Password manager LastPass has deployed a server-side fix to repair a vulnerability that could have allowed an attacker to steal a victim's passwords. It's the latest finding from Tavis Ormandy of Google's Project Zero, who's since reported another flaw in LastPass.
A man who allegedly used a smartphone with a Tor proxy and VPN client to hide his online activities has been arrested and charged with narcotics distribution after U.S. Postal Service employees spotted him mailing large numbers of envelopes while wearing latex gloves.
Some medical devices, smartphones and internet of things gadgets contain certain types of sensors that are vulnerable to potential hacking using sound waves, says cybersecurity researcher Kevin Fu, who calls on manufacturers to address the risks.
McDonald's home food delivery app in India leaked sensitive personal information relating to 2.2 million users. But the restaurant giant only addressed the insecure API after a researcher went public one month after informing McDonald's about the problem.
A look at President Donald Trump's budget blueprint to boost cybersecurity spending in fiscal year 2018 leads the latest ISMG Security Report. Also, Russian agents charged with Yahoo hack; new White House cybersecurity adviser Rob Joyce profiled.
With apologies to Troy Hunt, the last thing you want to see in the morning as you're having your first cup of coffee and scanning the interwebz for cat videos is a notice from his "Have I Been Pwned" breach-alert service.
As effective as ransomware has proven to be in attacks against so many organizations across regions and sectors, certain characteristics actually can help defenders gain an edge in detecting malware. Lastline's Engin Kirda explains how.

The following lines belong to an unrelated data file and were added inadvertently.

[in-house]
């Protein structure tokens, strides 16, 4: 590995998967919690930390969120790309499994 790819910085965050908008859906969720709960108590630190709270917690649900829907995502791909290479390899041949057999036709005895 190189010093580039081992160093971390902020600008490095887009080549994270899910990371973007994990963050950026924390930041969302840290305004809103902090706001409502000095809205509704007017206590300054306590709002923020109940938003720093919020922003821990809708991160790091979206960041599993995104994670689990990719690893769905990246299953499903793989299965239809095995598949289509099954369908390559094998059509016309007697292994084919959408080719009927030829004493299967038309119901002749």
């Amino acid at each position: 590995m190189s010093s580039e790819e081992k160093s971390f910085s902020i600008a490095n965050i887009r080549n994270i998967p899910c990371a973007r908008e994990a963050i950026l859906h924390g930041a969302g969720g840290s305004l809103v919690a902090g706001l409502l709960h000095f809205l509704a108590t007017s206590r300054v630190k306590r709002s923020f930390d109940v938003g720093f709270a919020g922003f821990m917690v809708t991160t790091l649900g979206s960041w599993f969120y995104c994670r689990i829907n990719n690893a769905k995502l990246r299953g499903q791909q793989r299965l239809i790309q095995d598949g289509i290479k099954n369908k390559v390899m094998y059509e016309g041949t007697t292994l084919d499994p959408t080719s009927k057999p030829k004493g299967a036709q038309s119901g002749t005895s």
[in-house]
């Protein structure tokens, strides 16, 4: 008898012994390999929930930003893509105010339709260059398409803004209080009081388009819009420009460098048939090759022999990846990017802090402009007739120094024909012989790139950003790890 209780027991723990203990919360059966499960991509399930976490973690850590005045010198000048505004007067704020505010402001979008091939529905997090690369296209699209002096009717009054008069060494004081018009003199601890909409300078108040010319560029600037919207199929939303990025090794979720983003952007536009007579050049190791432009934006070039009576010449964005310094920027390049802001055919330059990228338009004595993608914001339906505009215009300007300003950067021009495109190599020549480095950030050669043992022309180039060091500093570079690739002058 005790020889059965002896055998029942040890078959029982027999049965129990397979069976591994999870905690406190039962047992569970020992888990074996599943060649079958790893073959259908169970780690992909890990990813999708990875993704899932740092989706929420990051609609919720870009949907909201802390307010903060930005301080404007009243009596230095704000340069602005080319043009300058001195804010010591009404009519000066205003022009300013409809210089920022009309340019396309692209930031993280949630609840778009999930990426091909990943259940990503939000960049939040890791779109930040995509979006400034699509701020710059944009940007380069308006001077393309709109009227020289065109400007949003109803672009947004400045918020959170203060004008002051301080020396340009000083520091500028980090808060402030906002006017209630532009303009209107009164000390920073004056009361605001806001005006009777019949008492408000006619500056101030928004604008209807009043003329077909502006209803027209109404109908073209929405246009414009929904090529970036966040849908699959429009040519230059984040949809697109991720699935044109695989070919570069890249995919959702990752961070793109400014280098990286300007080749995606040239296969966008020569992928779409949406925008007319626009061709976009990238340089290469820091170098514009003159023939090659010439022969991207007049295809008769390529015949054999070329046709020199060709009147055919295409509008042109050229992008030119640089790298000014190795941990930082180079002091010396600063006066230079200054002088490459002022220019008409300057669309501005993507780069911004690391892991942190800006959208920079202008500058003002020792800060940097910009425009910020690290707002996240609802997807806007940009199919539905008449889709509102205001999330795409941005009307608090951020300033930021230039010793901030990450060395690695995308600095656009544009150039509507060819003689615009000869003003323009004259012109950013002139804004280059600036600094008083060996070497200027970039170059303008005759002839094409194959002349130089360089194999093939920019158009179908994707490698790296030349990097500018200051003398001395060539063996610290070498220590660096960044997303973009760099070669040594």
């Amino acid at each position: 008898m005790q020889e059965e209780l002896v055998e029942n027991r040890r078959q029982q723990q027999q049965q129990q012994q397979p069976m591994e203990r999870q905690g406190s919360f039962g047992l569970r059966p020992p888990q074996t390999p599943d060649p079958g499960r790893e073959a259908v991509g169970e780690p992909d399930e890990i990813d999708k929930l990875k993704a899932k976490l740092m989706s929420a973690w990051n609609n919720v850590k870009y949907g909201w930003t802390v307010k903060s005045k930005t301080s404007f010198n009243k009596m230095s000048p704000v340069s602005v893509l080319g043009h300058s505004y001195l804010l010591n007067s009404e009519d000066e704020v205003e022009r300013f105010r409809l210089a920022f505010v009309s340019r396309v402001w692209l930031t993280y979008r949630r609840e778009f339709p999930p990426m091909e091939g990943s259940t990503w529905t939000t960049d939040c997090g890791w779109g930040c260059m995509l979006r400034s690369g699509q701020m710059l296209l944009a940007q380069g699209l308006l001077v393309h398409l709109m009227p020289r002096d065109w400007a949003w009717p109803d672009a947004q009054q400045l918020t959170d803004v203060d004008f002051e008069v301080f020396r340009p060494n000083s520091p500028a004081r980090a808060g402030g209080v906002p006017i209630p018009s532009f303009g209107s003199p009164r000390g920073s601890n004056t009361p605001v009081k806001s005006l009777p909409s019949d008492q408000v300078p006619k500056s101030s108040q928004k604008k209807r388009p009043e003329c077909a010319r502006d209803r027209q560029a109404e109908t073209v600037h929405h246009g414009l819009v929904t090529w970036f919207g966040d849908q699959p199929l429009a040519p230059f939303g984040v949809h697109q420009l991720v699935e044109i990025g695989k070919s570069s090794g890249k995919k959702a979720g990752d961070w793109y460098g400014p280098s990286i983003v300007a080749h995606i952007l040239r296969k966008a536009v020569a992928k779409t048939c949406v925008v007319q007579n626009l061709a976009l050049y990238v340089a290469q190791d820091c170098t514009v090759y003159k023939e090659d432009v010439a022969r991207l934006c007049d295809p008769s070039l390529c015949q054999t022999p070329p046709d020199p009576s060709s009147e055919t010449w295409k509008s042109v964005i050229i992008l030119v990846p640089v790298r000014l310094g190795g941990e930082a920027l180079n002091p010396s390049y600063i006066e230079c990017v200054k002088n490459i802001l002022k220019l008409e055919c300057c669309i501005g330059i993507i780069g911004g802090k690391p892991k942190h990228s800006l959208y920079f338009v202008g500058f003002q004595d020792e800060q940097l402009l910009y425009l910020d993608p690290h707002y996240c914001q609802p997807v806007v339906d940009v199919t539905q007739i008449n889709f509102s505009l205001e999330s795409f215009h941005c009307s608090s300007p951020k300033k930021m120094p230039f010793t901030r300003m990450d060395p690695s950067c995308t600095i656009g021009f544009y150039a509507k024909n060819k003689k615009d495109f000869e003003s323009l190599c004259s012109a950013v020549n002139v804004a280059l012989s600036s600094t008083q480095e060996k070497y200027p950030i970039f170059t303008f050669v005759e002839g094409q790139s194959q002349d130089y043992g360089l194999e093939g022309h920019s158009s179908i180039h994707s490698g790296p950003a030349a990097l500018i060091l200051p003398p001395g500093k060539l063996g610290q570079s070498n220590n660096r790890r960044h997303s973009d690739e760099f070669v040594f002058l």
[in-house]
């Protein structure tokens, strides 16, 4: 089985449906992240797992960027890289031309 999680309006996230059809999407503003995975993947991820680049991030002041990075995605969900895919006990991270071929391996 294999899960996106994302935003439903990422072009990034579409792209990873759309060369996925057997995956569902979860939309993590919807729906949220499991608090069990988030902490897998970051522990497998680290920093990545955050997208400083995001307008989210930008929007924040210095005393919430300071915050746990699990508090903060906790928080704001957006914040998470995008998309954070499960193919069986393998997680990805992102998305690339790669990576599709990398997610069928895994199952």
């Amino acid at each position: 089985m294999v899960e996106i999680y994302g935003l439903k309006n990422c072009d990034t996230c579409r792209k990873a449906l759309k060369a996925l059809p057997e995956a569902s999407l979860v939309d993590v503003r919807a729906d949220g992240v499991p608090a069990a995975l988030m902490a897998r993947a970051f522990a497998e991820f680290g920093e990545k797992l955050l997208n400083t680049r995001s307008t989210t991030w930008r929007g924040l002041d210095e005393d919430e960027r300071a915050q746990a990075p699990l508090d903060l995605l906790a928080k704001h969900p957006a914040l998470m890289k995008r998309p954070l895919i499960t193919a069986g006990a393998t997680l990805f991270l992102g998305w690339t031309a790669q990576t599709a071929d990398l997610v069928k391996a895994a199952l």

If Yahoo's 2014 breach had been the result of an in-house Russian intelligence project, the hack probably would not have triggered a U.S. indictment. But Russia has landed in a muddy puddle after apparently tapping freelance talent with an interest in criminal gain.
Hackers have been targeting the likes of AOL and Yahoo, in part, because a certain generation of users - including many senior U.S. officials - continue to use the services to send and store state secrets. Let's make sure future generations don't make similar mistakes.
Two of the four individuals indicted for hacking Yahoo in 2014, exposing 500 million user accounts, work for a Russian intelligence service unit that the FBI collaborates with on international cybercrime investigations.
Thousands of high-profile Twitter accounts have been spewing swastikas and spam following the hack of a popular third-party Twitter service called Counter. Sites tied to Amnesty International, the BBC and even tennis star Boris Becker were affected.
FireEye's Mandiant investigative unit is seeing a revival in tried-and-true hacking techniques, ranging from social engineering to the snatching of OAuth tokens. Why are these old techniques still working?
U.S. prosecutors are expected to soon issue indictments charging four individuals with launching hack attacks against Yahoo, Bloomberg reports. But it's unclear to which of the two massive Yahoo breaches the charges might relate.
Search giant Yahoo suffered two massive data breaches under the tenure of CEO Marissa Mayer. But when the company wraps up the sale of its primary businesses to Verizon for $4.5 billion, she's set to exit with an extra $23 million in compensation.
Canadian authorities narrowly escaped a data breach by stopping an intrusion at the country's statistics agency. The cyberattack used a zero-day vulnerability in Apache Struts 2, which has now been patched.